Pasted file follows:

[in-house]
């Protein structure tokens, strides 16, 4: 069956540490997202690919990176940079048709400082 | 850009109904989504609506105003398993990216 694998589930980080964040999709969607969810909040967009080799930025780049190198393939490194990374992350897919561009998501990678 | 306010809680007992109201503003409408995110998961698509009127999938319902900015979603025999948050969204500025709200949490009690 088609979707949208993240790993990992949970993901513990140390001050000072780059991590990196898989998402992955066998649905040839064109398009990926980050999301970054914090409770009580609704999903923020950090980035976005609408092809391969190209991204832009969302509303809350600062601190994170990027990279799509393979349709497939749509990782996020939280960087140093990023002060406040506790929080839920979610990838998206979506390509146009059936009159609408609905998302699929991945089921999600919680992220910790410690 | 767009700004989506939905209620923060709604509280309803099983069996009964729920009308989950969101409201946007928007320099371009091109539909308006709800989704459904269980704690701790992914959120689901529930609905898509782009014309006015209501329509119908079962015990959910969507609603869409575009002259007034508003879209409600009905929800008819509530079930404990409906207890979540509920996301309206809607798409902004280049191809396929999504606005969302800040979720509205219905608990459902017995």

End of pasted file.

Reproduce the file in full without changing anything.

[in-house]
């Protein structure tokens, strides 16, 4: 069956540490997202690919990176940079048709400082 | 850009109904989504609506105003398993990216 694998589930980080964040999709969607969810909040967009080799930025780049190198393939490194990374992350897919561009998501990678 | 306010809680007992109201503003409408995110998961698509009127999938319902900015979603025999948050969204500025709200949490009690 088609979707949208993240790993990992949970993901513990140390001050000072780059991590990196898989998402992955066998649905040839064109398009990926980050999301970054914090409770009580609704999903923020950090980035976005609408092809391969190209991204832009969302509303809350600062601190994170990027990279799509393979349709497939749509990782996020939280960087140093990023002060406040506790929080839920979610990838998206979506390509146009059936009159609408609905998302699929991945089921999600919680992220910790410690 | 767009700004989506939905209620923060709604509280309803099983069996009964729920009308989950969101409201946007928007320099371009091109539909308006709800989704459904269980704690701790992914959120689901529930609905898509782009014309006015209501329509119908079962015990959910969507609603869409575009002259007034508003879209409600009905929800008819509530079930404990409906207890979540509920996301309206809607798409902004280049191809396929999504606005969302800040979720509205219905608990459902017995």